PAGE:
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U.S. bank regulators set to adopt liquidity, swaps margin rules 

September 4, 2014
Emily Stephenson, Reuters

U.S. bank regulators plan to adopt on Wednesday rules forcing big banks to hold more assets that they could sell easily in a credit crunch, a requirement that is closely linked to the experience of the 2007-2009 financial crisis.

Regulators also will unveil a separate proposal governing how much money swaps buyers and sellers must set aside when they make trades outside central clearing houses.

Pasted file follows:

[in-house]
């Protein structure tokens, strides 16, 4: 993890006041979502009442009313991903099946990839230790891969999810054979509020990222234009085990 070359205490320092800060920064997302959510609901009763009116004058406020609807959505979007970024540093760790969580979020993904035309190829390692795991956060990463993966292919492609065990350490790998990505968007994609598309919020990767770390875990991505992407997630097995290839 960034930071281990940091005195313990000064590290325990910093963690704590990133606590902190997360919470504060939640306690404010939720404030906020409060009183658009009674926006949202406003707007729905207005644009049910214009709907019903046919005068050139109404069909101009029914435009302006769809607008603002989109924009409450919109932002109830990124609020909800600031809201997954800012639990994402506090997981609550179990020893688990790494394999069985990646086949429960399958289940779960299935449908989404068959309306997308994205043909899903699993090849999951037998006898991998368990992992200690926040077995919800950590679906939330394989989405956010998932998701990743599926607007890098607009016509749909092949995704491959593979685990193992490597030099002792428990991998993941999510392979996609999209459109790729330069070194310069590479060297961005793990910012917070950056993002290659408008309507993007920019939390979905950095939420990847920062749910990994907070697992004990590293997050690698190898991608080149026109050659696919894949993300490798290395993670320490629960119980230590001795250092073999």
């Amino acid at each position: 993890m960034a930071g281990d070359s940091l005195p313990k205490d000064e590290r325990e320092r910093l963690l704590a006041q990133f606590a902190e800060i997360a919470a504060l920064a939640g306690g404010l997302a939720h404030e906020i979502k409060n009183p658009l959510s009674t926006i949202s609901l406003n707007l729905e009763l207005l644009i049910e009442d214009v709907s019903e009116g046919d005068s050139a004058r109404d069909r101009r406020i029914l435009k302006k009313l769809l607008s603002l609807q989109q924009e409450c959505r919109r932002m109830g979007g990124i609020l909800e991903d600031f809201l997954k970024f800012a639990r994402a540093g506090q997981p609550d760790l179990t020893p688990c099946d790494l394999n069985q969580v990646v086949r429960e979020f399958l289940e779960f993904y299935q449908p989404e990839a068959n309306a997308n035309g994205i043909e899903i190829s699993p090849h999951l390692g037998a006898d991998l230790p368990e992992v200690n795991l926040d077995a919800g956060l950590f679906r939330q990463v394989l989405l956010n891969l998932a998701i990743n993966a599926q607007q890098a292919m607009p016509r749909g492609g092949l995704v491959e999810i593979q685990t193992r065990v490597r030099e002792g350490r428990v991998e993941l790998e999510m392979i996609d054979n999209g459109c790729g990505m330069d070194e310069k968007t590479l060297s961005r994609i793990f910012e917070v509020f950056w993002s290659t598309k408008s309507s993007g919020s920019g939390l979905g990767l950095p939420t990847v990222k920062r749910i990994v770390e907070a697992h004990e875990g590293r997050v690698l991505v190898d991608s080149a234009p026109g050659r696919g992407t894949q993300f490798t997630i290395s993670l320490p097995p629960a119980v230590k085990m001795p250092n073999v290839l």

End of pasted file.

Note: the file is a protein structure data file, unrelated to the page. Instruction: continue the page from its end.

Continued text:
The rules from the Federal Reserve, Federal Deposit Insurance Corp (FDIC) and Office of the Comptroller of the Currency (OCC) are part of a series of reforms aimed at making banks sturdier and heading off another economic meltdown.

The liquidity rules, which call for big banks to hold enough liquid assets to meet their cash needs for 30 days, are a key pillar of the international agreement known as Basel III. They aim to ensure banks have easy-to-sell assets on hand so they could meet customer withdrawals or post collateral in a crunch.

Read more: Reuters

 
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